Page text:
A beeline with a feline

St. Petersburg Times
Special to the Times

Twice a year, we travel between the northern coast of California and Miami. With a cat. The Humane Society recommends that you not put your animals in cargo, warning that the airlines might put them in an unheated or unpressurized bay, or crush the carrier with heavier baggage.

    Okay. We purchase a high-end, soft-sided case, purported to fit under the

seat in front of you (in place of your feet). I should have known not to trust the young saleswoman who promised we'd have no problem if we gave the cat a light sedative. She went on to say that she drove her own cat a hundred miles round trip each week to visit a pet therapist and fed it daily half-doses of Prozac to keep it from peeing on the sofa.

    "Does it work?"

    She thought for a moment. "He doesn't seem to do it as often."

    Our former cat got so old, he went along with the program. California? Fine. Florida? Fine. House? Apartment? Whatever. His only desire was to roll in dirt and deposit quantities of it on our furniture. But that cat is gone. Our new cat is a year-old male Abyssinian. We picked the breed out of a cat book, where the cats were described as regal, affectionate and intelligent. Not a word about aversion to travel.

    This is a cat that practices total silence. The tiniest squeak of remonstration when we come in after a day away. If he wants something, instead of meowing, he nips the back of my calf. Since he doesn't break the skin, I take this as a sign of affection.

    A cat with nothing to say until you put him in a moving vehicle. The bawling and howling start up with the engine. We drive four hours to San Francisco trying to play the radio louder than the caterwauling from the back seat.

    We sneak him into the no pet motel, running with the luggage cart (Les' leather jacket thrown casually over the cat carrier) from the underground garage to our room. Once inside and free, Cassius (named for his lean and hungry look) reverts to his monklike ways.

    The next morning, we try to decide when to give him the sedative. The vet said 1/4 of a pill should be enough to quiet him down for eight hours; whatever happened, we were not to give him more than 1/ 2. The plane ride lasts six hours. Returning the rental car and getting through security will take another hour at least, plus the waiting time at the gate. We grind up 1/4 of a pill and mix it with baby-food chicken.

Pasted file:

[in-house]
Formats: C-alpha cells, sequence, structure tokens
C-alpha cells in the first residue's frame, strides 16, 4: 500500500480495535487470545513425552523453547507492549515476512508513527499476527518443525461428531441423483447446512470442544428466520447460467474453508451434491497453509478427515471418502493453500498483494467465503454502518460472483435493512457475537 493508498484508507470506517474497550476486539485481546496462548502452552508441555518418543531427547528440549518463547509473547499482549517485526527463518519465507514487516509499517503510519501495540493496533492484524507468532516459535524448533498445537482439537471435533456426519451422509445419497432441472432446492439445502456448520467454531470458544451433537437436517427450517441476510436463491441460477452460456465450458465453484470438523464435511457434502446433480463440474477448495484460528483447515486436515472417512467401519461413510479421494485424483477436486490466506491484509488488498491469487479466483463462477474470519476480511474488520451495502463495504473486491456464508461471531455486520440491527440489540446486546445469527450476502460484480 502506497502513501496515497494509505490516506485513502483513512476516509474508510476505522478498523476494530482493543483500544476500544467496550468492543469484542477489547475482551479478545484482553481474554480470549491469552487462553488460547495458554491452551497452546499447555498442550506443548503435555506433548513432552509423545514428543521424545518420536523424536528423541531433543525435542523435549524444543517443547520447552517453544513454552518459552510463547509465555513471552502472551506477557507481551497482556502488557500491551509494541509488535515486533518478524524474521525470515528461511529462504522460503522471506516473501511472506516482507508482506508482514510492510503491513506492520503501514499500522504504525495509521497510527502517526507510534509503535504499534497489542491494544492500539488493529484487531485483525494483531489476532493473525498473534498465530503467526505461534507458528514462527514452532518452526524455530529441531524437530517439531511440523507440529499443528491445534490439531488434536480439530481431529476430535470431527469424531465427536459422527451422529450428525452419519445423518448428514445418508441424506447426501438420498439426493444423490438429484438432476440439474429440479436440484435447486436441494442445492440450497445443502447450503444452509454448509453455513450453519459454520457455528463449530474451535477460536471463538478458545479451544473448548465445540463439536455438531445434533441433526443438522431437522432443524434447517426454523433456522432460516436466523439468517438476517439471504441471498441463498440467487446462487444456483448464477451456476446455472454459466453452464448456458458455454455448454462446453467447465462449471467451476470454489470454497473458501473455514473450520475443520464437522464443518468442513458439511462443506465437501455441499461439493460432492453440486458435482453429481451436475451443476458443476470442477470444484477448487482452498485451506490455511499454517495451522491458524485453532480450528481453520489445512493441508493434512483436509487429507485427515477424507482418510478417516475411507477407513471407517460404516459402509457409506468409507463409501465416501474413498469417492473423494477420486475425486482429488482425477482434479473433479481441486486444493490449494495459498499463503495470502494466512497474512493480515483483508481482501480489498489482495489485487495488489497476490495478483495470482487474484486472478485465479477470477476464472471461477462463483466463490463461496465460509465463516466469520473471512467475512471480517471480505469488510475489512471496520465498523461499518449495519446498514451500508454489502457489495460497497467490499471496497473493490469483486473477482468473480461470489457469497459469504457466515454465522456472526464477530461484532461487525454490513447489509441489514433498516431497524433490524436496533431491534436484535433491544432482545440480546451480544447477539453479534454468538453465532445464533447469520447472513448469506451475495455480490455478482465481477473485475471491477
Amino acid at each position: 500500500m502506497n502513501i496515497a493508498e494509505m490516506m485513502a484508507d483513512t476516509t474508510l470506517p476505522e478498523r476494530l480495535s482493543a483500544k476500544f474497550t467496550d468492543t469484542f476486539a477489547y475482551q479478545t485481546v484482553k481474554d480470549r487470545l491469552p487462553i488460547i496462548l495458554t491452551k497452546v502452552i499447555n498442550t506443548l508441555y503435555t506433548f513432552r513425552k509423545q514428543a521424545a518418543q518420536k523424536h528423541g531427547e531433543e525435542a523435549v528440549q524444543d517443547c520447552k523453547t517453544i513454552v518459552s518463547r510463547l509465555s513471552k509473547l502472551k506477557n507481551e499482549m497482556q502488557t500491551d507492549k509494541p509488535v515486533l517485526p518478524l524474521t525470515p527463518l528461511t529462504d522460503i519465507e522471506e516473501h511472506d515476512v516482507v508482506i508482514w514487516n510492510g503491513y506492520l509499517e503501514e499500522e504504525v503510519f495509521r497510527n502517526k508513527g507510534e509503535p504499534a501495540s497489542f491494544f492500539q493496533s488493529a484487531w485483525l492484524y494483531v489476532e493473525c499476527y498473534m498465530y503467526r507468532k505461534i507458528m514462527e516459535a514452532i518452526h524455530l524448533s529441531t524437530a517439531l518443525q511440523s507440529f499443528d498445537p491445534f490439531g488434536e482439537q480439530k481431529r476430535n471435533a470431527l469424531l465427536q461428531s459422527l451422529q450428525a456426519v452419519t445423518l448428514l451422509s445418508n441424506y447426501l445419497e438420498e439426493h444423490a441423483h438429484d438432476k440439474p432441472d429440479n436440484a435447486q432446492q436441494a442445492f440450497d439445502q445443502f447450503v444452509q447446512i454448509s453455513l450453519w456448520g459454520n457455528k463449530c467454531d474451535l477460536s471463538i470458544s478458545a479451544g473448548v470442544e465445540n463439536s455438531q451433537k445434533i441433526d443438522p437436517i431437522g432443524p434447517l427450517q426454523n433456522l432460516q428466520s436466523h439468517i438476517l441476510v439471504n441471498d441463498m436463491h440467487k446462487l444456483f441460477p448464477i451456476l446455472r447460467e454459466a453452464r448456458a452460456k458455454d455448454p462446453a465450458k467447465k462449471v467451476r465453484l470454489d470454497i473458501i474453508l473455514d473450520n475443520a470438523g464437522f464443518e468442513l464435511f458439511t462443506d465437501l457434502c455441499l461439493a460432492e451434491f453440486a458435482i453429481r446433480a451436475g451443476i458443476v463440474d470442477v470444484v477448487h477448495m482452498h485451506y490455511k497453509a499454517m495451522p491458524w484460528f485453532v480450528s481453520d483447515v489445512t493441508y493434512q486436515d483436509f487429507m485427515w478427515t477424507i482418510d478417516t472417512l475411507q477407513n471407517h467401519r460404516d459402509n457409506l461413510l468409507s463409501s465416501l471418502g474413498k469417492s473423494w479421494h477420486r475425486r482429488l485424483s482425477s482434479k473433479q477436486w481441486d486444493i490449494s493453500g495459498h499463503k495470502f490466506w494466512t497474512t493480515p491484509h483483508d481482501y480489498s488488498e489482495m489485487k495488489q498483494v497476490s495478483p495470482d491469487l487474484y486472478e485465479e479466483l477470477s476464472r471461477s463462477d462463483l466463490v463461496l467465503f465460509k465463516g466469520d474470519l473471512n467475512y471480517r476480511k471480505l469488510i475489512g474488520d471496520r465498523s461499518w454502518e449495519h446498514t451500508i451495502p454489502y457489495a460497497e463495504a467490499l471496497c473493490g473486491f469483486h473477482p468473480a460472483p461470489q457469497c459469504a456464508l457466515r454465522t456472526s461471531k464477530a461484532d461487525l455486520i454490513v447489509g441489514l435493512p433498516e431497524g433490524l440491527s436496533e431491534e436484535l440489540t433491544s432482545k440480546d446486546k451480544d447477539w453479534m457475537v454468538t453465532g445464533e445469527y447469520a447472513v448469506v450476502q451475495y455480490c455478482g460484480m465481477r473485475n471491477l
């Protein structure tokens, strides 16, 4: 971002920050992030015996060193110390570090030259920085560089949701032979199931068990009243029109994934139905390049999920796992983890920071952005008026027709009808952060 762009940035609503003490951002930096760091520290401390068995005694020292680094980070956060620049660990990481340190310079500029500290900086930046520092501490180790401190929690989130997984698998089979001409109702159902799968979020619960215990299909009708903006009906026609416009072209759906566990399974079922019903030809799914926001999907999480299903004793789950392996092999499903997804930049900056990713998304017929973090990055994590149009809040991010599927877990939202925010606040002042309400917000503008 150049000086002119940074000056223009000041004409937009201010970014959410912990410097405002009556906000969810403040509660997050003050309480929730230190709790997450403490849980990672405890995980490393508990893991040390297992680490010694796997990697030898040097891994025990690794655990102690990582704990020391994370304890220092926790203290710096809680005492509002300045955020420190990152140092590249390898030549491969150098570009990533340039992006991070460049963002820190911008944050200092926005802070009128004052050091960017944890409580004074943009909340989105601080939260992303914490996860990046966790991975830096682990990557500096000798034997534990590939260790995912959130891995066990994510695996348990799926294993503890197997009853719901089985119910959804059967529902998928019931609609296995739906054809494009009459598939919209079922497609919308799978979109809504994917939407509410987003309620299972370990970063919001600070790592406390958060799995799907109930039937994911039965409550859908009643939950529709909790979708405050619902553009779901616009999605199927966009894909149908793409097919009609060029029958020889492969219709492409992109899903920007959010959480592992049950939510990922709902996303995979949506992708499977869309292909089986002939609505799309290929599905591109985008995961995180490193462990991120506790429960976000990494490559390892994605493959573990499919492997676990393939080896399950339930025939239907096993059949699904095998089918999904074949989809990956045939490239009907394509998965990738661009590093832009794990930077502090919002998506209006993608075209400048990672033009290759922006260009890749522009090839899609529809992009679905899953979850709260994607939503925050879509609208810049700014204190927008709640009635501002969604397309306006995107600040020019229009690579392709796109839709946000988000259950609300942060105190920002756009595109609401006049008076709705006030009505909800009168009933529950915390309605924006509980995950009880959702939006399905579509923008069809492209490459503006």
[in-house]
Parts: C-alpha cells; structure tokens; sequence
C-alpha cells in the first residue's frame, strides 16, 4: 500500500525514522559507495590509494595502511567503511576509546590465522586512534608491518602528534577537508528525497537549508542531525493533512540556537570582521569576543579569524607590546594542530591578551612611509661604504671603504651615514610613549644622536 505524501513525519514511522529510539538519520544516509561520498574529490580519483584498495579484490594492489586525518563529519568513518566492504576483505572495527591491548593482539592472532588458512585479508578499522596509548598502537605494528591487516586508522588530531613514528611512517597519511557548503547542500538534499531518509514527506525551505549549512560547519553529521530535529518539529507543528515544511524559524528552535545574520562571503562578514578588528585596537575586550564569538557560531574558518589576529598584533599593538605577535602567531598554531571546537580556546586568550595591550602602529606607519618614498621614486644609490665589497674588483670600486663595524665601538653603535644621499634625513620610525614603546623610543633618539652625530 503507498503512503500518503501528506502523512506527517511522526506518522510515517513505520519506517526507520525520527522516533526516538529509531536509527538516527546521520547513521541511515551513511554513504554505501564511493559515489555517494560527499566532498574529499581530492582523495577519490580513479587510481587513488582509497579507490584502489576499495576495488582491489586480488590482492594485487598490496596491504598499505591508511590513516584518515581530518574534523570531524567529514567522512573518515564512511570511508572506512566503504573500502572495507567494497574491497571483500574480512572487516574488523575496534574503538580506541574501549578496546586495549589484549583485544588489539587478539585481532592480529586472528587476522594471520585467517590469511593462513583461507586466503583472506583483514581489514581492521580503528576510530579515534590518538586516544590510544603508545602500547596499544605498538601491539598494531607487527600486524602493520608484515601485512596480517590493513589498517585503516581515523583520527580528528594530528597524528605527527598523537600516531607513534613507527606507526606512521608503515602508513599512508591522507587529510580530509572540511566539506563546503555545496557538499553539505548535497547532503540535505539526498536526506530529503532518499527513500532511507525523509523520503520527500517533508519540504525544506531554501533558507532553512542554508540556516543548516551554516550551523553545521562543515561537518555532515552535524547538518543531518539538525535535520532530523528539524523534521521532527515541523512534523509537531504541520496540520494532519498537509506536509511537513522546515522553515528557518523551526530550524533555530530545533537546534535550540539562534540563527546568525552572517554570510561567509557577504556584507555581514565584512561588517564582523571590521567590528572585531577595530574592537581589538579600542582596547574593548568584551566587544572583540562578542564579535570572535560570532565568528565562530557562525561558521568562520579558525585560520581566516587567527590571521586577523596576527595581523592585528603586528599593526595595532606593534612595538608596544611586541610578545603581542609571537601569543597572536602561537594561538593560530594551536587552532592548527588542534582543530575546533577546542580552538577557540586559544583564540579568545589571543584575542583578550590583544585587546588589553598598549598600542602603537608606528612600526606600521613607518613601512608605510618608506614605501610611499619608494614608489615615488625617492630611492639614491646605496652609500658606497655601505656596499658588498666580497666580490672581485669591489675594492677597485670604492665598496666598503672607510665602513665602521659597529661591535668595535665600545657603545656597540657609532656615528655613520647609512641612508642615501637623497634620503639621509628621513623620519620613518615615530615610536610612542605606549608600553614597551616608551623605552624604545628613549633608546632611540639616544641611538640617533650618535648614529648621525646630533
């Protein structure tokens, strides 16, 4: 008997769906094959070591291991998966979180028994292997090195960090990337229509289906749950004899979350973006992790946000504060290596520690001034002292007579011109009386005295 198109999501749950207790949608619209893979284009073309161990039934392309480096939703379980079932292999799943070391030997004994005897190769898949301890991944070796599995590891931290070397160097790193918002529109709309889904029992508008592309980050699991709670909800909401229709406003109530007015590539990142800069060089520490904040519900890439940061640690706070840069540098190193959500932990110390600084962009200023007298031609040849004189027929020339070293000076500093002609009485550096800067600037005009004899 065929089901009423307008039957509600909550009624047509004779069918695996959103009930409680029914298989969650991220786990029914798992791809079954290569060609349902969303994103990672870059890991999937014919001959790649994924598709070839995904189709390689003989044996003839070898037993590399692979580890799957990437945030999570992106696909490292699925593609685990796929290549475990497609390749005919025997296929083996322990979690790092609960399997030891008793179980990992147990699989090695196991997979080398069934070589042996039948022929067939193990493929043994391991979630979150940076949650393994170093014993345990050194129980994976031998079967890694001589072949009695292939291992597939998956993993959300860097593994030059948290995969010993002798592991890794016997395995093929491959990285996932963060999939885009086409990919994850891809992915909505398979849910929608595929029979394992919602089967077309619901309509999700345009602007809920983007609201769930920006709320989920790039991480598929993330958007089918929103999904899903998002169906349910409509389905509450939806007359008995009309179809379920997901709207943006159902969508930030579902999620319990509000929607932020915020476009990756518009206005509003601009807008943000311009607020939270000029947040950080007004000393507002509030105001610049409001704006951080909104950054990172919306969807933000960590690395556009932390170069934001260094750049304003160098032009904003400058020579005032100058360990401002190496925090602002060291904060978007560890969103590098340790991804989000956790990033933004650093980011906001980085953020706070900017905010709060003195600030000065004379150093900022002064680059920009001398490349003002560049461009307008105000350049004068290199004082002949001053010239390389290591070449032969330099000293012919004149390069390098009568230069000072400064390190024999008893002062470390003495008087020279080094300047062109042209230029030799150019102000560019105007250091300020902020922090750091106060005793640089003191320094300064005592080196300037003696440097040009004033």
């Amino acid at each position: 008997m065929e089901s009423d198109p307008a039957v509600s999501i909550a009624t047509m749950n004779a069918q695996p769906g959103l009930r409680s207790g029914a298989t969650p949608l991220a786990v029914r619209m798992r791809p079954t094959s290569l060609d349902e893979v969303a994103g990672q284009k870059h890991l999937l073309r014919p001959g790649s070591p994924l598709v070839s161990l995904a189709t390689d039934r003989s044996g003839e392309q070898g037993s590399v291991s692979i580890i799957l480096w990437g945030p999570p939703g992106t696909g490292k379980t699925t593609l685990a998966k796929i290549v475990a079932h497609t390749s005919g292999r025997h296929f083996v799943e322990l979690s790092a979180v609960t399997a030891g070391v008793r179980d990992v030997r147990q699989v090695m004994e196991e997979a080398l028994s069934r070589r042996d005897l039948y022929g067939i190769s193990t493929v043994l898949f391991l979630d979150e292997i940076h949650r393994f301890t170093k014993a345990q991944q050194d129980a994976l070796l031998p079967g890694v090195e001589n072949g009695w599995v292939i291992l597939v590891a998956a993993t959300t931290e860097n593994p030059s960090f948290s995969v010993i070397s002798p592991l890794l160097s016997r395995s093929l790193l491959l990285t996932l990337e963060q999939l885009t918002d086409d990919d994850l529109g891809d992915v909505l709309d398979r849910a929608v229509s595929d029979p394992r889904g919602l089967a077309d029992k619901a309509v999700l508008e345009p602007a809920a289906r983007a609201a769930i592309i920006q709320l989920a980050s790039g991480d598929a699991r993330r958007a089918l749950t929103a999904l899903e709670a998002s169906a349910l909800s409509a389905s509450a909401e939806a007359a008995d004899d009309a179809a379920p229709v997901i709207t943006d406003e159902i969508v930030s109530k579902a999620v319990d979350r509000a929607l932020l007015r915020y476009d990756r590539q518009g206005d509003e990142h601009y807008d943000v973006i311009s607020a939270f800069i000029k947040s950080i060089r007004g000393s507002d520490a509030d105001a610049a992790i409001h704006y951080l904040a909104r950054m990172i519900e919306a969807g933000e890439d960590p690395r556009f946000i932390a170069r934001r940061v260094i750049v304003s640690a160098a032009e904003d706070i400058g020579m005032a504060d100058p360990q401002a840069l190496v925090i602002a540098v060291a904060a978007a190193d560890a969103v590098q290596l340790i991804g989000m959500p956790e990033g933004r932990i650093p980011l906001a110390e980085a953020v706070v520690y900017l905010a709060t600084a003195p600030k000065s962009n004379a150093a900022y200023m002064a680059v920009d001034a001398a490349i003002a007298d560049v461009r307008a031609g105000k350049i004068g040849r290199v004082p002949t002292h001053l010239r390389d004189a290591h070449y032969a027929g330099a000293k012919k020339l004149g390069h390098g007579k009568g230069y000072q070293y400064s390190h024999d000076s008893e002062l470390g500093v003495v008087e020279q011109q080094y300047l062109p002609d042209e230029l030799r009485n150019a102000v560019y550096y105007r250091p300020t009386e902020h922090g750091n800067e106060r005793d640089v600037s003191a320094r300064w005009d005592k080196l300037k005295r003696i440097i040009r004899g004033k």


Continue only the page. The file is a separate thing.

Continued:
Once through security (they make you take the cat out and run the wand over him in case he's ingested a tiny handgun), we stuff another 1/4 of a pill down and sit as far from the other passengers as we can. Cassius sinks into sullen silence. The stuff is working. Through the mesh of his carrier, half-open yellow eyes watch us with intense dislike.

    On board, the roar of the engines covers the occasional screech. I've never been so glad for noise.

    An hour out of Miami, the stuff wears off. The anguished whooping resumes. I stare around with the other passengers. Where can that be coming from?

    Les wrinkles his nose and points. I unzip the carrier and take a peek. Reaching in with a Kleenex, I pick up several globs of what the cat has left there and hide them in the vomit bag. God help the cleaners of this plane.

    We land. Getting off, I carry the cat low with the other luggage, hoping no one can pinpoint the source of the ripe odor and cries for help. Ducking into the first ladies' room we pass, I deposit Cassius at the baby-changing station and, with copious use of wet paper towels, attempt to clean him and the carrier.

    In the taxi to our condo, I am limp. All we have to do now is get him unseen up eight floors and down a hall. Cassius is worn out, too. From inside the carrier under Les' jacket, he sounds like a little old lady locked in a car trunk.

    We close the door to the apartment and collapse. I keep remembering the man from the rental company van. Packed with people and luggage, I stared straight ahead, ignoring the howls from the carrier. He spoke without smiling. "You'll be lucky not to get murdered."

    Six short months and we get to do it again.


Norma Watkins is a frequent contributor to Sunday Journal. Her memoir, The Last Resort, was published by the University Press of Mississippi in 2011.